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System Administration Guide: IP Services     Oracle Solaris 10 8/11 Information Library
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Document Information


Part I Introducing System Administration: IP Services

1.  Oracle Solaris TCP/IP Protocol Suite (Overview)

Part II TCP/IP Administration

2.  Planning Your TCP/IP Network (Tasks)

3.  Introducing IPv6 (Overview)

4.  Planning an IPv6 Network (Tasks)

5.  Configuring TCP/IP Network Services and IPv4 Addressing (Tasks)

What's New in This Chapter

Before You Configure an IPv4 Network (Task Map)

Determining Host Configuration Modes

Systems That Should Run in Local Files Mode

Network Configuration Servers

Systems That Are Network Clients

Mixed Configurations

IPv4 Network Topology Scenario

Adding a Subnet to a Network (Task Map)

Network Configuration Task Map

Configuring Systems on the Local Network

How to Configure a Host for Local Files Mode

How to Set Up a Network Configuration Server

Configuring Network Clients

How to Configure Hosts for Network Client Mode

How to Change the IPv4 Address and Other Network Configuration Parameters

Packet Forwarding and Routing on IPv4 Networks

Routing Protocols Supported by Oracle Solaris

IPv4 Autonomous System Topology

Configuring an IPv4 Router

How to Configure an IPv4 Router

Routing Tables and Routing Types

Configuring Routes

Configuring Multihomed Hosts

How to Create a Multihomed Host

Configuring Routing for Single-Interface Systems

How to Enable Static Routing on a Single-Interface Host

How to Enable Dynamic Routing on a Single-Interface Host

Monitoring and Modifying Transport Layer Services

How to Log the IP Addresses of All Incoming TCP Connections

How to Add Services That Use the SCTP Protocol

How to Use TCP Wrappers to Control Access to TCP Services

6.  Administering Network Interfaces (Tasks)

7.  Configuring an IPv6 Network (Tasks)

8.  Administering a TCP/IP Network (Tasks)

9.  Troubleshooting Network Problems (Tasks)

10.  TCP/IP and IPv4 in Depth (Reference)

11.  IPv6 in Depth (Reference)


12.  About DHCP (Overview)

13.  Planning for DHCP Service (Tasks)

14.  Configuring the DHCP Service (Tasks)

15.  Administering DHCP (Tasks)

16.  Configuring and Administering the DHCP Client

17.  Troubleshooting DHCP (Reference)

18.  DHCP Commands and Files (Reference)

Part IV IP Security

19.  IP Security Architecture (Overview)

20.  Configuring IPsec (Tasks)

21.  IP Security Architecture (Reference)

22.  Internet Key Exchange (Overview)

23.  Configuring IKE (Tasks)

24.  Internet Key Exchange (Reference)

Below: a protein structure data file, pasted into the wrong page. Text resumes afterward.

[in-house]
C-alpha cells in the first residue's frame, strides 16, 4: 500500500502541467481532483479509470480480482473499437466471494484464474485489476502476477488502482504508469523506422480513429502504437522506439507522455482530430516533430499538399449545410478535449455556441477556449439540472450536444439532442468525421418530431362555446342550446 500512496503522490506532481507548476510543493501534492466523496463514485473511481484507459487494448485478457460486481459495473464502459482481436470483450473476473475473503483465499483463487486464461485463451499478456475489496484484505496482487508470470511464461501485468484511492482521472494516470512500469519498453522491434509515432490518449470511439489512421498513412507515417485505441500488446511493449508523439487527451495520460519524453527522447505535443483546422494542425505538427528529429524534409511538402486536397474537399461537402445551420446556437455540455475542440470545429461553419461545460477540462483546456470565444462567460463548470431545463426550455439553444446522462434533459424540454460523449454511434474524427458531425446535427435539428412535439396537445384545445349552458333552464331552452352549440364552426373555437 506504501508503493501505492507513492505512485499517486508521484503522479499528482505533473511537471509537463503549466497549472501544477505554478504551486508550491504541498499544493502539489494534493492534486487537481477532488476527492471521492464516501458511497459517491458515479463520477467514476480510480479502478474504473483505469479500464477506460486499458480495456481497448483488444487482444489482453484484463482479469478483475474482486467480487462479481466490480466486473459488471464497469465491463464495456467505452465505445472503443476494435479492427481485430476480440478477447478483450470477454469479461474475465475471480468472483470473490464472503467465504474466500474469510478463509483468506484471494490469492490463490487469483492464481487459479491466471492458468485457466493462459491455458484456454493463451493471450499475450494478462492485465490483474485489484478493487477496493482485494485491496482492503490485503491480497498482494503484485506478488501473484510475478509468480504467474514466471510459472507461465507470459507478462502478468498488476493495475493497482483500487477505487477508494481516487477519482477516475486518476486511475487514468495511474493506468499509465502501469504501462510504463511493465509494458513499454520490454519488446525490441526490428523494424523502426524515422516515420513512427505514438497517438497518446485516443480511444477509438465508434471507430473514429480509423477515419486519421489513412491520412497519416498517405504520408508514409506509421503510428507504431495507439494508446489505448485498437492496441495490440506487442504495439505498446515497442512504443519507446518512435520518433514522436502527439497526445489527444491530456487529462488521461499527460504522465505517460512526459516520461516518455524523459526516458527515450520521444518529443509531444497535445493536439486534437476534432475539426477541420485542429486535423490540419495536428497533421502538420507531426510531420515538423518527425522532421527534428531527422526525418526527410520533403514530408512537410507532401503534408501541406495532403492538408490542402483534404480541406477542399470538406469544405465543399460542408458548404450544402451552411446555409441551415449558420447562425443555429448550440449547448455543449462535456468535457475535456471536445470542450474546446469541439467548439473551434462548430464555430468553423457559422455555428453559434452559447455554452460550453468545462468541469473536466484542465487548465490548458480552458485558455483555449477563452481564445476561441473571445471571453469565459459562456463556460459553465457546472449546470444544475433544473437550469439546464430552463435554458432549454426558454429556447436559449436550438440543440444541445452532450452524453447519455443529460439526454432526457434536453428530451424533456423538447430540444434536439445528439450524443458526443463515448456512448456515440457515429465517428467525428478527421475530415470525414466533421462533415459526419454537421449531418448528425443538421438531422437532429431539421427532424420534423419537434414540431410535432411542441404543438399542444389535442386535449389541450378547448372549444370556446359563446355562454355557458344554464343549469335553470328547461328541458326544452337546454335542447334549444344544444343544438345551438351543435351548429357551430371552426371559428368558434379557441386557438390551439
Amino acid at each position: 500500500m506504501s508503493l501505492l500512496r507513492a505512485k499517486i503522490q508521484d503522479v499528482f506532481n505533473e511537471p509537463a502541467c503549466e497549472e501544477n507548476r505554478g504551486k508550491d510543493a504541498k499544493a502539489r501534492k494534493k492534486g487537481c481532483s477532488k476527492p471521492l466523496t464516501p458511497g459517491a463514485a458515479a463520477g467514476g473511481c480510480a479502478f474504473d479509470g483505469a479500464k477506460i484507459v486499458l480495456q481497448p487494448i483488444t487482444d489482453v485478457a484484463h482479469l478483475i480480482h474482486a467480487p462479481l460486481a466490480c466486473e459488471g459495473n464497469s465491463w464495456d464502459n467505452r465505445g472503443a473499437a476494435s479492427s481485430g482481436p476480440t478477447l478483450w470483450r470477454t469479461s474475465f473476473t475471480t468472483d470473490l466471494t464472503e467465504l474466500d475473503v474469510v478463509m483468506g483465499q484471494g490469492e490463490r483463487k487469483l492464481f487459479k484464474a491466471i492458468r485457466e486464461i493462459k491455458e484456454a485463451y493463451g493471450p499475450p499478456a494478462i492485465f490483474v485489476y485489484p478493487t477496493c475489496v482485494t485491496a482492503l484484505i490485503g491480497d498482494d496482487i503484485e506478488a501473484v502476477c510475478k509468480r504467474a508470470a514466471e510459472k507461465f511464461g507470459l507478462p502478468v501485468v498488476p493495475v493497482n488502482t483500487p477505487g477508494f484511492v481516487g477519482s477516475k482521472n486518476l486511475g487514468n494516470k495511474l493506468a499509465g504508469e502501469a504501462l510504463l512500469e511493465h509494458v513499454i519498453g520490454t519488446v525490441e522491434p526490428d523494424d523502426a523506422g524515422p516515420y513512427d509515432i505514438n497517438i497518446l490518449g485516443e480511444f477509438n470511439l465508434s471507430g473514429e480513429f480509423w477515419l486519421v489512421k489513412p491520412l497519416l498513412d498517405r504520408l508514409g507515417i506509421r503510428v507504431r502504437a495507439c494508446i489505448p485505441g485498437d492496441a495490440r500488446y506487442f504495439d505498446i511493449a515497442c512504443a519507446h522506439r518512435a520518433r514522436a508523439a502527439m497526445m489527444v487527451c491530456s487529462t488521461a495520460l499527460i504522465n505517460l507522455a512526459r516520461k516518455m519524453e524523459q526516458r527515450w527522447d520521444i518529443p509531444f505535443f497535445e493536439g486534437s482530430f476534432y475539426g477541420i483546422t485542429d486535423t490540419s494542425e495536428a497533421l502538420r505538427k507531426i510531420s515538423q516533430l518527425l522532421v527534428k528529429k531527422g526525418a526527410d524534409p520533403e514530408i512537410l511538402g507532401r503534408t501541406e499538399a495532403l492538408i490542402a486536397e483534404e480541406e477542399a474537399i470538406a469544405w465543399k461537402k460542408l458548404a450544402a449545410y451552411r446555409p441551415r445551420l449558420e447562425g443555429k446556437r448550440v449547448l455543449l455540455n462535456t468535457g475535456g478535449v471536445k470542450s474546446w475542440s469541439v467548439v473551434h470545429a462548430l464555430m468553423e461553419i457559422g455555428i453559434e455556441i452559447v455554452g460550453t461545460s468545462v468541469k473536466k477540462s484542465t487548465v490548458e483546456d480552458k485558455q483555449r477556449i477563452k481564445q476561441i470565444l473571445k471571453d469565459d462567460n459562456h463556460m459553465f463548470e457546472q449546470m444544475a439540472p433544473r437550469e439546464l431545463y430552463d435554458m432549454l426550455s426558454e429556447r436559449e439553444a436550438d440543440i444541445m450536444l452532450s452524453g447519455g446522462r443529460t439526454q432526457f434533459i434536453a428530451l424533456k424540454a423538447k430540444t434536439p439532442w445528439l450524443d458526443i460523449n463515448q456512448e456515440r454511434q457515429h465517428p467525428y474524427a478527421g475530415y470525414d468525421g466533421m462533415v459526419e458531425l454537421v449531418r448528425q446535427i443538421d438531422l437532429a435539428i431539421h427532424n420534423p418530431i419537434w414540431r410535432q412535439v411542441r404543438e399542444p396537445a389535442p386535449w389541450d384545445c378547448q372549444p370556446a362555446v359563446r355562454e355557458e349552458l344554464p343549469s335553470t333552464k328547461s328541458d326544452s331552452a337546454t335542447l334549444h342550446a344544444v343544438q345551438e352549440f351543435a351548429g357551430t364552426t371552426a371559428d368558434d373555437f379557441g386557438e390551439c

25.  IP Filter in Oracle Solaris (Overview)

26.  IP Filter (Tasks)

Part V Mobile IP

27.  Mobile IP (Overview)

28.  Administering Mobile IP (Tasks)

29.  Mobile IP Files and Commands (Reference)


30.  Introducing IPMP (Overview)

31.  Administering IPMP (Tasks)

Part VII IP Quality of Service (IPQoS)

32.  Introducing IPQoS (Overview)

33.  Planning for an IPQoS-Enabled Network (Tasks)

34.  Creating the IPQoS Configuration File (Tasks)

35.  Starting and Maintaining IPQoS (Tasks)

36.  Using Flow Accounting and Statistics Gathering (Tasks)

37.  IPQoS in Detail (Reference)



Adding a Subnet to a Network (Task Map)

If you are changing from a network that does not use a subnet to a network that does use a subnet, perform the tasks in the following task map.

Note - The information in this section applies to IPv4 subnets only. For information on planning IPv6 subnets, refer to Preparing the Network Topology for IPv6 Support and Creating a Numbering Scheme for Subnets.

The following table lists different tasks for adding a subnet to the current network. The table includes a description of what each task accomplishes and the section in the current documentation where the specific steps to perform the task are detailed.

For Instructions
1. Determine if your network topology requires subnets.
Decide on the new subnet topology, including where to locate routers and hosts on the subnets.
2. Assign the IP addresses with the new subnet number to the systems to become members of the subnet.
Configure IP addresses that use the new subnet number, either during Oracle Solaris installation or later, in the /etc/hostname.interface file.
3. Configure the network mask of the subnet on all prospective systems in the subnet.
Modify the /etc/inet/netmasks file, if you are manually configuring network clients. Or, supply the netmask to the Oracle Solaris installation program.
4. Edit the network databases with the new IP addresses of all systems in the subnet.
Modify /etc/inet/hosts and, for Solaris 10 11/06 and earlier releases,/etc/inet/ipnodes, on all hosts to reflect the new host addresses.
5. Reboot all systems.